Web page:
Dissolving implantable device can manage postoperative pain without drugs – Critical Care

Image: New device could provide an alternative to opioids and other highly addictive drugs (Photo Courtesy of Northwestern University)

Image: New device could provide an alternative to opioids and other highly addictive drugs (Photo Courtesy of Northwestern University)

Researchers have developed a small, soft, flexible implant that relieves pain on demand without the use of drugs. The first device of its kind could provide a much-needed alternative to opioids and other highly addictive drugs. The biocompatible, water-soluble device works by gently wrapping itself around nerves to deliver precise, targeted cooling, which numbs nerves and blocks pain signals to the brain. An external pump allows the user to activate the device remotely and then increase or decrease the intensity. After the device is no longer needed, it is naturally absorbed into the body, eliminating the need for surgical extraction. The researchers believe the device will be most valuable for patients undergoing routine surgeries or even amputations that often require postoperative medication. Surgeons may implant the device during the procedure to help manage the patient’s postoperative pain.

The new device, developed by a team of researchers from Northwestern University (Evanston, IL, USA) uses a simple, common concept that everyone knows: evaporation. Similar to how evaporative sweat cools the body, the device contains a liquid coolant that is induced to vaporize at the specific location of a sensory nerve. To create a cooling effect, the device contains tiny microfluidic channels. One channel contains the liquid coolant (perfluoropentane), which is already clinically approved as an ultrasound contrast agent and for pressurized inhalers. A second channel contains dry nitrogen, an inert gas. When the liquid and gas flow into a shared chamber, a reaction occurs that causes the liquid to evaporate instantly. At the same time, a small integrated sensor monitors the nerve’s temperature to make sure it doesn’t get too cold, which can cause tissue damage.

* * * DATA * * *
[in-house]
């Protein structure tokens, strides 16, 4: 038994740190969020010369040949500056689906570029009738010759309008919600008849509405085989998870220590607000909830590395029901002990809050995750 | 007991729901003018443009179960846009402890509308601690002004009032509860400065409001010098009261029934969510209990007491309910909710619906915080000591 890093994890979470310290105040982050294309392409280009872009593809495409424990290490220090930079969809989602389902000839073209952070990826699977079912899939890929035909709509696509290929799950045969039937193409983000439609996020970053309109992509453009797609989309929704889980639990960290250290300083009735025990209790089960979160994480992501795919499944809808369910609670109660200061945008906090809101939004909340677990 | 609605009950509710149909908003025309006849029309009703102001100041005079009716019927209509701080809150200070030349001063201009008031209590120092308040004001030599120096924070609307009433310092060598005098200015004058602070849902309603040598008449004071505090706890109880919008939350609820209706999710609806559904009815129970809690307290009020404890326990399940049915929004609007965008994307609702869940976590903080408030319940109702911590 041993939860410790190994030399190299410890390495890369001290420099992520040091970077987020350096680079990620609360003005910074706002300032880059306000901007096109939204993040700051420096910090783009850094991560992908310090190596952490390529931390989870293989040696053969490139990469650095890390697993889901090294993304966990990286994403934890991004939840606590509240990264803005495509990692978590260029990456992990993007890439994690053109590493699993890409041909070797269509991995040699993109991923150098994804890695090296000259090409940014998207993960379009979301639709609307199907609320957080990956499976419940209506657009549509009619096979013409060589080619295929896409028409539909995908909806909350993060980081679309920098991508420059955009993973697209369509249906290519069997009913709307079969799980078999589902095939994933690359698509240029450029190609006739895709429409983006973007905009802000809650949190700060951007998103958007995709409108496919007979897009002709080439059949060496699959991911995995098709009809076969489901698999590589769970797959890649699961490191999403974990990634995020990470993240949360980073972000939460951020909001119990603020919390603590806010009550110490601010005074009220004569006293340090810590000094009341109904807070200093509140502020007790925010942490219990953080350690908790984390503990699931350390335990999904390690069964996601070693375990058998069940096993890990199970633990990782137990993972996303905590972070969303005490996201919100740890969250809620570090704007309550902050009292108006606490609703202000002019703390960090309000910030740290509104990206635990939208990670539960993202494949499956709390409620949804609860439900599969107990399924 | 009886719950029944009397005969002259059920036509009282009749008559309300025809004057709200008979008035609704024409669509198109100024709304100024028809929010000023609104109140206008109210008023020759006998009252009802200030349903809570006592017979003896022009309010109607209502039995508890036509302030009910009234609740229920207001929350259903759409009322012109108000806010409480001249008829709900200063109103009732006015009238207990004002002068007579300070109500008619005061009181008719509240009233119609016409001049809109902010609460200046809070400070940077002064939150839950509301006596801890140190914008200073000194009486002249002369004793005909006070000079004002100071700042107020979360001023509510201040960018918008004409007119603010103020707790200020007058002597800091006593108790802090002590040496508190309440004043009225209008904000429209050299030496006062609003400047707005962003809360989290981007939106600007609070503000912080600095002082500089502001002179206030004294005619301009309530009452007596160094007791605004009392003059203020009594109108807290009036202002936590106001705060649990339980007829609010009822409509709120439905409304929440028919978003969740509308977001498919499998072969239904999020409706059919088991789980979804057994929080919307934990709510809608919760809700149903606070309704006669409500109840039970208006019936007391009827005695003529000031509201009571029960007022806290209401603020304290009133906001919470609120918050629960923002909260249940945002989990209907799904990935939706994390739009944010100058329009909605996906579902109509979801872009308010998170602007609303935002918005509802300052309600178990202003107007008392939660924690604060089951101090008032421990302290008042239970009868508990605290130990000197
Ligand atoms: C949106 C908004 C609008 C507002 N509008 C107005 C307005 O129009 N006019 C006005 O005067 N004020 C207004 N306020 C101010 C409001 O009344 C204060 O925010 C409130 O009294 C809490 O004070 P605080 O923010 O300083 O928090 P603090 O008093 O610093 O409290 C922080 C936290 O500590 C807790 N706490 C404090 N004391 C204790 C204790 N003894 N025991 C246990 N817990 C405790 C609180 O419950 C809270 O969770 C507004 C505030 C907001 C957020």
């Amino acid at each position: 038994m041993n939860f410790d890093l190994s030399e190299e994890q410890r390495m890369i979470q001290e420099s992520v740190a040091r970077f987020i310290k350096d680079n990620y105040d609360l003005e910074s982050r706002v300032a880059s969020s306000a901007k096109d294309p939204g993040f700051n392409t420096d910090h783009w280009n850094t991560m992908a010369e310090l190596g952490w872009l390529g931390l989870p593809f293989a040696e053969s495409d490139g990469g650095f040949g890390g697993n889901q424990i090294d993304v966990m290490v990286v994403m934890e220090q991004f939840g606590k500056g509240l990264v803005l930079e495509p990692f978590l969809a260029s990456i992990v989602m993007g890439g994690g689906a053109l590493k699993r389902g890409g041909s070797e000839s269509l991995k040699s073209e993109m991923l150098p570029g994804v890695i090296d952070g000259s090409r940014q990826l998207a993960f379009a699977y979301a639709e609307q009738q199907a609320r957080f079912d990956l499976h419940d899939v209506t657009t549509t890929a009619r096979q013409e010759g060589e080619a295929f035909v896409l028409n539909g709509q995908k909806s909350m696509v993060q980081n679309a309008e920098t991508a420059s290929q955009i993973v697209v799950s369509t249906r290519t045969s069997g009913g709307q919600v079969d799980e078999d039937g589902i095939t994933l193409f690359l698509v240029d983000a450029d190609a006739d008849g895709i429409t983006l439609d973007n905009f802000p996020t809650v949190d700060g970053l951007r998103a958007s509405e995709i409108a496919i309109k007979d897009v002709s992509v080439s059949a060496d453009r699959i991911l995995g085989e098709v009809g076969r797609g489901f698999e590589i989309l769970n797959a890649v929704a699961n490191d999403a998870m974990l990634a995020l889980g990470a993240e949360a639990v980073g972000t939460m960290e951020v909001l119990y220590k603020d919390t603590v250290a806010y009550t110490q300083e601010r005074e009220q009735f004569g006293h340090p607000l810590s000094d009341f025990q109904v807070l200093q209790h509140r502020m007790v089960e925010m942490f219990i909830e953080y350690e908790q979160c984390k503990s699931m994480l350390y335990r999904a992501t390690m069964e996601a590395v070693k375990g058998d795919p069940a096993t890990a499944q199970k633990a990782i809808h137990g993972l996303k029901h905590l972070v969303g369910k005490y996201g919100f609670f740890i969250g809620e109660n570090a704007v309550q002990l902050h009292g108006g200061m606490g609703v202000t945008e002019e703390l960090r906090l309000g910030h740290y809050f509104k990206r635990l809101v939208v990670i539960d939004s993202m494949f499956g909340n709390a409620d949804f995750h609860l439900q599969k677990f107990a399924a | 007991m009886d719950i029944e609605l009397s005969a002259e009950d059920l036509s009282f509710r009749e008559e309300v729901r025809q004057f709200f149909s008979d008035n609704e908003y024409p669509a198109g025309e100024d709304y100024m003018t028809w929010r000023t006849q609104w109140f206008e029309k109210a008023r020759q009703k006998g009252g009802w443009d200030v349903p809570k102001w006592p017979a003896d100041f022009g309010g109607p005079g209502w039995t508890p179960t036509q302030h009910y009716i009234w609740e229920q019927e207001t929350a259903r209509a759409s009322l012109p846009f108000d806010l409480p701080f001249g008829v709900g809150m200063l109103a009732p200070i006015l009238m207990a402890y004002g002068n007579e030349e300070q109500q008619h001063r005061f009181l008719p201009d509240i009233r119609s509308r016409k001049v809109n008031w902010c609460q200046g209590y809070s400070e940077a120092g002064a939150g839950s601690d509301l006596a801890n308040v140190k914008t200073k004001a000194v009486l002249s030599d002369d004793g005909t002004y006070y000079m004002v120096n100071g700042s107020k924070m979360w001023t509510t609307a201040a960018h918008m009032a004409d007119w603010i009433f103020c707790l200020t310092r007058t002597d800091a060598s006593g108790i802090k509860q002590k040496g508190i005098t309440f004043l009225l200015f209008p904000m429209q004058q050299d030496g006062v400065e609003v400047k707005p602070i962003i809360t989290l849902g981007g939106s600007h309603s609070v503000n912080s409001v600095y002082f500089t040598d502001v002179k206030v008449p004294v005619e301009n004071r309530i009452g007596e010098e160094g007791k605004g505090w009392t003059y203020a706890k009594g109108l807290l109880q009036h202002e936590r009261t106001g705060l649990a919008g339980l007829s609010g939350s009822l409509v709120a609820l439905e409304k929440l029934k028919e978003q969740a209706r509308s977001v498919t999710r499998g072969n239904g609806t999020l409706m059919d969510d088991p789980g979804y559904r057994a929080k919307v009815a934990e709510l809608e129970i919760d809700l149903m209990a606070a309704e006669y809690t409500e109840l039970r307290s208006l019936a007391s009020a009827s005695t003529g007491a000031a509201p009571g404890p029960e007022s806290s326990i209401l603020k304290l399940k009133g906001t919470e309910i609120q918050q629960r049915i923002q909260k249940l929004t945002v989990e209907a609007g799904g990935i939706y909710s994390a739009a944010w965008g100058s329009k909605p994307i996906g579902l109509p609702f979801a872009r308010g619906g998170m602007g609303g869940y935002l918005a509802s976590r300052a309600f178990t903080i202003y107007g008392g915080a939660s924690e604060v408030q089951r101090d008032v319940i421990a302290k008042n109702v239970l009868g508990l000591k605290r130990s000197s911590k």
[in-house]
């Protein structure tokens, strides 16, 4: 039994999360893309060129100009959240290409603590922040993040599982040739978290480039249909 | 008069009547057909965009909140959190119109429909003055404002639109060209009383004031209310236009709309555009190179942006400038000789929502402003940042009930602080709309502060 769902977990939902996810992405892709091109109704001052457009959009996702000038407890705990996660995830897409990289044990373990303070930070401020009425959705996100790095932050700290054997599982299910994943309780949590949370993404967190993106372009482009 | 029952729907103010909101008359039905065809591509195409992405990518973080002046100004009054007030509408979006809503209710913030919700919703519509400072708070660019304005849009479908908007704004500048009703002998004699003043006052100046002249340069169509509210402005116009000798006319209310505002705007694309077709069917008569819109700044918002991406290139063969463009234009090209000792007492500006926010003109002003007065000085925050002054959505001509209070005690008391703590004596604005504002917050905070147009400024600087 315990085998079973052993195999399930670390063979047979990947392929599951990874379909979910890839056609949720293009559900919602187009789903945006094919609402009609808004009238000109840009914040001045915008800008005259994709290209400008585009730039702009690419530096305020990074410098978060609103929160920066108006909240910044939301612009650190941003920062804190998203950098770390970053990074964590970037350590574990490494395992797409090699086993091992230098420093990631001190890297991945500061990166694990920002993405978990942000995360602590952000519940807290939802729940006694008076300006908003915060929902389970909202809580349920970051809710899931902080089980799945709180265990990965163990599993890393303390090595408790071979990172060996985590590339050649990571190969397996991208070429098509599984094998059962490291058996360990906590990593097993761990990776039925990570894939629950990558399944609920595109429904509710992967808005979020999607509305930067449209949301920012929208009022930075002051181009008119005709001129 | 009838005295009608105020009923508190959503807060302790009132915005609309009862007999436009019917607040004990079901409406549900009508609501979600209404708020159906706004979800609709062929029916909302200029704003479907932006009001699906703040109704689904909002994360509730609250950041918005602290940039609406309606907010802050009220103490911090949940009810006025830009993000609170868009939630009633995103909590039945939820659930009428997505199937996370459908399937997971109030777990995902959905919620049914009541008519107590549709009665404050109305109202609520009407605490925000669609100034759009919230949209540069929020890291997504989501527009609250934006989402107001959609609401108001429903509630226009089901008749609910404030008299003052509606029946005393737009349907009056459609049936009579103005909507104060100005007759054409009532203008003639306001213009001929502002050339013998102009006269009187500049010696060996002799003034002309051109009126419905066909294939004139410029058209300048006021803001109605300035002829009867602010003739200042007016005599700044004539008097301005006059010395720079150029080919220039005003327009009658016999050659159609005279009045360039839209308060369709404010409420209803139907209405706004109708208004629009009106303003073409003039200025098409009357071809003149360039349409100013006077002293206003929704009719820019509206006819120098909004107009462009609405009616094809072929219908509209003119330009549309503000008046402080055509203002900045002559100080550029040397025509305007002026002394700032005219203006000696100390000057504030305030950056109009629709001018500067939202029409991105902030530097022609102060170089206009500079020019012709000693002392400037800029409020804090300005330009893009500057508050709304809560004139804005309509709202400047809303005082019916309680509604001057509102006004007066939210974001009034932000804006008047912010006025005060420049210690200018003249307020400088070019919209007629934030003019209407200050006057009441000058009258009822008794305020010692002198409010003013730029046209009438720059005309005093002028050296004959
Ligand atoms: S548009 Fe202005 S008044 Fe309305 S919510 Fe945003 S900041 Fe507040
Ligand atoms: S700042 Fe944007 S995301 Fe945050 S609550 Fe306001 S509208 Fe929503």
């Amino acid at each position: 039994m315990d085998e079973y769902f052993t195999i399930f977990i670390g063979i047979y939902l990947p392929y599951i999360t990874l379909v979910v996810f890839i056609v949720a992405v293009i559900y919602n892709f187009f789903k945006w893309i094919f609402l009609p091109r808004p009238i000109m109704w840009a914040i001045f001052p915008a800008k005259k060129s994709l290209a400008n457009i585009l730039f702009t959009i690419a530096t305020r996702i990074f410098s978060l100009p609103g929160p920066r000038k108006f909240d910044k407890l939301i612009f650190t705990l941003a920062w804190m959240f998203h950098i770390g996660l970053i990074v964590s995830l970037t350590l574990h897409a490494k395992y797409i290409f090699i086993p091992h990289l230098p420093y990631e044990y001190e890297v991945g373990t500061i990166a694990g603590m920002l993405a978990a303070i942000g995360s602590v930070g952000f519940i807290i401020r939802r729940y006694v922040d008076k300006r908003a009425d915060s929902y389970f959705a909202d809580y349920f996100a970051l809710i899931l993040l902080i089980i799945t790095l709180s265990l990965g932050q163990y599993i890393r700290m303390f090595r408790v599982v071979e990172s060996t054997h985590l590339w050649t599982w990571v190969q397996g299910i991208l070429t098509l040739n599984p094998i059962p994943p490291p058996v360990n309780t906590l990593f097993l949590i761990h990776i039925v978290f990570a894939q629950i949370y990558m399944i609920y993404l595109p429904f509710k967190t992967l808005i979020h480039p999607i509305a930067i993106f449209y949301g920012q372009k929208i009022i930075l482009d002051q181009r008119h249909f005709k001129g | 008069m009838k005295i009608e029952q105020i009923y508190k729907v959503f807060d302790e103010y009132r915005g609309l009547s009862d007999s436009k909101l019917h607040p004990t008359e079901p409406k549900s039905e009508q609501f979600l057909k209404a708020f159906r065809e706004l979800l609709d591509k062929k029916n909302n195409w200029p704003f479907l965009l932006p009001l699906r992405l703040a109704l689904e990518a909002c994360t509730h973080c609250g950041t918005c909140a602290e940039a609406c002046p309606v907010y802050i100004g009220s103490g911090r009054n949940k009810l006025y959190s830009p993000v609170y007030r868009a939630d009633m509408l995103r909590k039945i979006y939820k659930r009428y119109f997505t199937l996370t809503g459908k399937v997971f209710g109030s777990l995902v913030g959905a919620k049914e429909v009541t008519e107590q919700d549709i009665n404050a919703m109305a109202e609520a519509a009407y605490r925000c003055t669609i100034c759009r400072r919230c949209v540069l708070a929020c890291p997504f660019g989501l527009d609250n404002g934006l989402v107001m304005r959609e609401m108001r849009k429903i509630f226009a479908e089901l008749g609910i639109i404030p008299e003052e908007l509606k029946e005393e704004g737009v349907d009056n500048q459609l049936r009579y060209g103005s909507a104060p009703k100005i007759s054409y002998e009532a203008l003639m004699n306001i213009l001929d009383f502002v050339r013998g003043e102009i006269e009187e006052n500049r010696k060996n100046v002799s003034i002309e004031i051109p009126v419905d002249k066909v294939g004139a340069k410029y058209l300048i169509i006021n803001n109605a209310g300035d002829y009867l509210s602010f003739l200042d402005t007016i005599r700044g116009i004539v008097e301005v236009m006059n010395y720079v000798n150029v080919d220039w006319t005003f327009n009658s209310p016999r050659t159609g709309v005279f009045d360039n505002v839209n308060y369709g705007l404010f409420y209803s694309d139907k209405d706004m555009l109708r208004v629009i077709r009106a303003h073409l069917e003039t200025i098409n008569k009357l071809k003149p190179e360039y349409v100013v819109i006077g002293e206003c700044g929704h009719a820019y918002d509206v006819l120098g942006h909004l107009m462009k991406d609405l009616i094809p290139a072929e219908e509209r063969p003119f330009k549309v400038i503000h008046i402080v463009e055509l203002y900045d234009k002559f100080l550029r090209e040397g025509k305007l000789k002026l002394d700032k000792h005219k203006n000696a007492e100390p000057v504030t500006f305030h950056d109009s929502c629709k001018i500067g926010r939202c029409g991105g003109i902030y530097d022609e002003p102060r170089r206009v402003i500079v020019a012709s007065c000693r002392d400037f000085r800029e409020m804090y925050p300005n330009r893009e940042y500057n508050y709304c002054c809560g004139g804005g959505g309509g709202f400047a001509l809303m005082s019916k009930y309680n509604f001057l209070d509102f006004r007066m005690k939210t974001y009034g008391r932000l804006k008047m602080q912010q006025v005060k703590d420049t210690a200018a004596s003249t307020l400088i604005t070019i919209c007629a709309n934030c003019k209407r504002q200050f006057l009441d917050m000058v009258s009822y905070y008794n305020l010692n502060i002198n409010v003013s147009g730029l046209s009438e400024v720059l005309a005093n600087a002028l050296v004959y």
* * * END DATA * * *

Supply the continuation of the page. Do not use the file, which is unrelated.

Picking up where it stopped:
While other cooling therapies and nerve blockers have been tested experimentally, they all have limitations that the new device overcomes. For example, researchers previously investigated cryotherapies, which are injected with a needle. Rather than targeting specific nerves, these imprecise approaches cool large areas of tissue, potentially leading to unwanted effects such as tissue damage and inflammation. At its widest point, Northwestern’s tiny device is just five millimeters wide. One end is curled into a cuff that gently wraps around a single nerve, with no stitches required. By targeting only the affected nerve, the device saves surrounding regions from unnecessary cooling, which could lead to side effects. All components of the device are biocompatible and will naturally absorb into the body’s biofluids over days or weeks without the need for surgical extraction. The bioresorbable device is completely harmless – similar to absorbable sutures.

“The technology reported here uses mechanisms that have some similarities to those that cause your fingers to go numb when they’re cold. With our implant, that effect can be produced in a programmable manner, directly and locally on targeted nerves, even those deep in the surrounding soft tissues,” said John A. Rogers of Northwestern, who led the development of the device. “In addition, you might want the device to just disappear after it’s no longer needed, to avoid delicate and risky surgical removal procedures.”

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